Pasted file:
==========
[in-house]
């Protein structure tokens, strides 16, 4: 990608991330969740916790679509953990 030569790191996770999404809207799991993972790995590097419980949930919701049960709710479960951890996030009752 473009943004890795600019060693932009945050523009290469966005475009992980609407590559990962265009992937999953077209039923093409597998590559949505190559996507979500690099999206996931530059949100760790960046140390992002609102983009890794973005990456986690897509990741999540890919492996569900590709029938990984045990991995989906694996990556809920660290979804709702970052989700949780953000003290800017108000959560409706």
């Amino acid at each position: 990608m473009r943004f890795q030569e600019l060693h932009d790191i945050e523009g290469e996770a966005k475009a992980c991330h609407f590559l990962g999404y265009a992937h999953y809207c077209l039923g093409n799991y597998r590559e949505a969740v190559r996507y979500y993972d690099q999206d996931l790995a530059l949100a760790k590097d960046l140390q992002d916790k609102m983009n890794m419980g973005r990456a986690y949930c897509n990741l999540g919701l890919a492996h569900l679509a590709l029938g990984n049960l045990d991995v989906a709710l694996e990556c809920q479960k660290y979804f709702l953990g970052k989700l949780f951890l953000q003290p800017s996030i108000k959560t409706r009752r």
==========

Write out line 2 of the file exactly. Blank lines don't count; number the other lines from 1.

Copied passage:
């Protein structure tokens, strides 16, 4: 990608991330969740916790679509953990 030569790191996770999404809207799991993972790995590097419980949930919701049960709710479960951890996030009752 473009943004890795600019060693932009945050523009290469966005475009992980609407590559990962265009992937999953077209039923093409597998590559949505190559996507979500690099999206996931530059949100760790960046140390992002609102983009890794973005990456986690897509990741999540890919492996569900590709029938990984045990991995989906694996990556809920660290979804709702970052989700949780953000003290800017108000959560409706």